For all not blessed with exposure to the litigation process: Best way to piss of a judge is to file a motion to recuse. They are supposed to recuse/disqualify sua sponte if grounds exist, so they typically take offense – or shall we say umbrage — when told or motioned to do so. (How dare you question my impartiality?). So, the most compelling reason for filing such a motion is to piss off the judge. Likelihood of success very high! Might even be good to damages one’s career (as a lawyer) permanently. Stoop to impugn the integrity of any judge, and carry your reputational badge of dishonor with pride ever after.

    Second, under the Texas rules of civil procedure judges are not supposed to deny a recusal motion (although they can grant it), but have to refer the matter to the regional presiding judge to assign another judge to hear it. Guess how they typically rule! And what are you going to do if your disfavored judge doesn’t even follow that rule and denies the motion, but then refers it to the administrative judge for a second opinion? (Guess who recently did that). It will likely be denied, then you are back before the judge who will blessedly be in a position to be even more impartial; — what with his or her prior impartiality just having been validated by another judge.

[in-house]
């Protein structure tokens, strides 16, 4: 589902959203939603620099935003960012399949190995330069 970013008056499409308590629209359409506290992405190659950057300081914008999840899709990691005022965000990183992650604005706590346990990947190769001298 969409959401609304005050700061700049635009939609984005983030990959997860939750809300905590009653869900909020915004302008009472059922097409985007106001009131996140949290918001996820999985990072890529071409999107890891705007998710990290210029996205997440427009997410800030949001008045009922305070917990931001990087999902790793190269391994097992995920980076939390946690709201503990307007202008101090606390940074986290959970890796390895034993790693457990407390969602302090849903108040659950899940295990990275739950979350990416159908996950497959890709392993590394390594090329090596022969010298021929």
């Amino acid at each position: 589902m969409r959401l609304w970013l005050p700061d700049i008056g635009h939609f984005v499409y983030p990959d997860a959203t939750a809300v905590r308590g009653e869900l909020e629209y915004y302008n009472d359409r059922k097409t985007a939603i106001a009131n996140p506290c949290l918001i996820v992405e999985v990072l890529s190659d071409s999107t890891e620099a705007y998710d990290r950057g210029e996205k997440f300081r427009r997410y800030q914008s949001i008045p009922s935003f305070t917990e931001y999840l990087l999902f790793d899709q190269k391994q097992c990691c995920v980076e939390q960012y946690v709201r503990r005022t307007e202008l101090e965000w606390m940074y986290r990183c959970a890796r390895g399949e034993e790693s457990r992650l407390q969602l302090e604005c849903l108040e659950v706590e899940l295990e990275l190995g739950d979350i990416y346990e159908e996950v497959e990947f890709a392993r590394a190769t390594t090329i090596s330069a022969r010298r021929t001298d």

None of this applies in this scenario, however, because the Dems are not a party to the case, and therefore can’t file a motion to recuse. I am not even sure that rule 18a et seq even applies in the supreme court, since it’s a trial court rule, and since the supremes are — well — supreme. Who you gonna call? — Occasionally a justice is asked to step aside (I remember seeing one example recently re: Justice Bland), but it better be well-pondered a litigation decision, and tactful in tone.

    Regardless, the Dems’ press-release-of-whatever is just that. A press release. — Judicial campaign politics noise.


    For recent historical context, also keep in mind that the Honorable Supreme Incumbents that are on the ballot in November didn’t recuse themselves from General Paxton’s mail-vote mandamus. And Justice Lehrmann didn’t recuse herself from the COVID-19-low-risk-for-most-voters “adjudication” even though she already had it, along with the rest of her family. She shared that via Twitter the day after oral argument, so that was some days before the opinion was issued pronto-pronto. I don’t think she should have stepped out. Much rather, I wish she had written a concurring or dissenting opinion, what with her familiarity with the subject matter. Her brethren and sistren — thanks again for the vocabulary enrichment assistance, mollusk — dismissed the medical expert’s amicus input and parsed dictionaries instead; and one supreme writer settled on a tertiary definition, if I recall correctly. Gee…. And the dictionaries don’t even have an entry for COVID-19 yet. Shouldn’t the public health experts and MDs be called in to help out? – But no. The appeal from the Sulak Order had to be preempted. After all, it landed before a panel consisting of 2 Dems and only 1 Republican.